When capturing from multiple computers, you'll probably want to move the entire su1x-both-v106 directory to a flash drive or share and access the directory via the network. This is because you need at least the getprofile.exe and config.ini files when capturing the profiles.
Change images for branding
The client wizard end users will run includes images you can change for branding reasons. These are located in the su1x-both-v106binimages directory. Here are the images you'll probably want to change:
- jrs-header.jpg: This is the banner image displayed on the top of the client wizard, which you should replace with your organization's logo or some title image for the network. If desired, you could simply delete this file and the space will be blank on the client wizard.
- bubble1.jpg: This is shown to the user in the wizard so they see what the first bubble looks like after attempting to connect from XP. You'll want to replace it with a shot that contains your network name.
- bubble-connected-xp.jpg: This is a screen shot of the second bubble in XP, shown after successfully connected. You'll also want to replace it with a shot that contains your network name.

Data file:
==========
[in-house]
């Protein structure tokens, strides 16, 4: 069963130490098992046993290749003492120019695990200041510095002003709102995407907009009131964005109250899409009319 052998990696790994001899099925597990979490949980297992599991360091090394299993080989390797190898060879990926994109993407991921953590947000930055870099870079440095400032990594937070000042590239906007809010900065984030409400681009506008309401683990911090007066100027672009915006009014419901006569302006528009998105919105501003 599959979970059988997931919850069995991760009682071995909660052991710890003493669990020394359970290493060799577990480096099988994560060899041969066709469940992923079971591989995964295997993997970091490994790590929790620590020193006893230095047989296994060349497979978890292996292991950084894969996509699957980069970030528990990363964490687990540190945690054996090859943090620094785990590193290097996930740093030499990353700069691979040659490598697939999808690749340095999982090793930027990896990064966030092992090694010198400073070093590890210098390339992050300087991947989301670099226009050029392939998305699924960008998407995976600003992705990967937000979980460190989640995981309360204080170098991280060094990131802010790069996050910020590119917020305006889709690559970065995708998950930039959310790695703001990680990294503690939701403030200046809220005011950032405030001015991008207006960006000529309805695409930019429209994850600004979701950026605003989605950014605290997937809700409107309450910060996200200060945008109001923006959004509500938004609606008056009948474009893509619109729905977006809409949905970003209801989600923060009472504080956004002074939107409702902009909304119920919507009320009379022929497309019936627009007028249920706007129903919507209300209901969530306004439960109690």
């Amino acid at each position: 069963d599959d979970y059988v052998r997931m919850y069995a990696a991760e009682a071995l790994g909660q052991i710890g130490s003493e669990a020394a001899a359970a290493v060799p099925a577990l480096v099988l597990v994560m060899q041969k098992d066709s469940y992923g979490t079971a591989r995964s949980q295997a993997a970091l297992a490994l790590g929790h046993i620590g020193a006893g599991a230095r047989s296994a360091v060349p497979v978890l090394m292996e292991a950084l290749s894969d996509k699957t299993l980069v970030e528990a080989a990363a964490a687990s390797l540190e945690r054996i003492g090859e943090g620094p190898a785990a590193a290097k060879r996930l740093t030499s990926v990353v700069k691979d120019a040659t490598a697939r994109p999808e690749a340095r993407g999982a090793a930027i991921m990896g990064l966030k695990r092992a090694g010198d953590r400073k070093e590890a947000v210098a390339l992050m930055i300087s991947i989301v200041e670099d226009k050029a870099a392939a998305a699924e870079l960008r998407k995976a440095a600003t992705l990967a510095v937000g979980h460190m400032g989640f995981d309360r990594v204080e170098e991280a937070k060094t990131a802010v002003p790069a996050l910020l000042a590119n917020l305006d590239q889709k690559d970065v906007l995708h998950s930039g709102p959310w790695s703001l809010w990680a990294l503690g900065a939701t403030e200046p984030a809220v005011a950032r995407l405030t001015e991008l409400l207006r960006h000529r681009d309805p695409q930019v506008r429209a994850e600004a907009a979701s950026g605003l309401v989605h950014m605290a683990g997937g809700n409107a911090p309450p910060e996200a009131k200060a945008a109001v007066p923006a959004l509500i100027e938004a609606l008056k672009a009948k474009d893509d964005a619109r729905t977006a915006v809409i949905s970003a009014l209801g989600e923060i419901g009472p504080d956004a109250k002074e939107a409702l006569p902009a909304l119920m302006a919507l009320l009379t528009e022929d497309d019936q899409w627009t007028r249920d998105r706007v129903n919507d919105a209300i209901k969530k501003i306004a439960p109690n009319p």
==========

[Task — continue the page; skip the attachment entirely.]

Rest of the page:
- bubble-vista.jpg: This is the bubble shown in Vista after attempting to connect. Again, you want to customize with your network name.
Simply delete the existing images you want to replace and give the new one the same filename, or change the filenames in the config.ini file.
The splash image that can be displayed at the end of the client wizard is disabled by default. If you enable it, the default filename is big.jpg; an example image isn't included.
You might notice another image named lis-header.jpg. This looks like it has been included accidentally and can be deleted or ignored.
Including the RADIUS server's CA certificate
If you specified installation of a CA certificate onto the clients, you need to delete the default certificate (CamfordCA.der) and copy yours into the Bin directory. Be sure the correct filename for your certificate is entered in the certs section of the config.ini file.
Packaging for distribution
Once you're done configuring the client wizard, you can package the following required files into an installer or self-extracting zip file, or otherwise distribute:
- su1x-setup.exe (if desired, you can rename this)
- images (folder)
- (your required profiles ending in xml)
- (CA certificate file)
Running the wizard on clients
The end user must extract the files (if needed) and then run the su1x-setup.exe program. Then they can hit the Start Setup button. It will detect the Windows version and import the network profile. Once the configuration is done it will attempt to connect and will display instructions on a popup window.
Eric Geier is the founder and CEO of NoWiresSecurity, which helps businesses easily protect their Wi-Fi with enterprise-level encryption by offering an outsourced RADIUS/802.1X authentication service. He is also the author of many networking and computing books, for brands such as For Dummies and Cisco Press.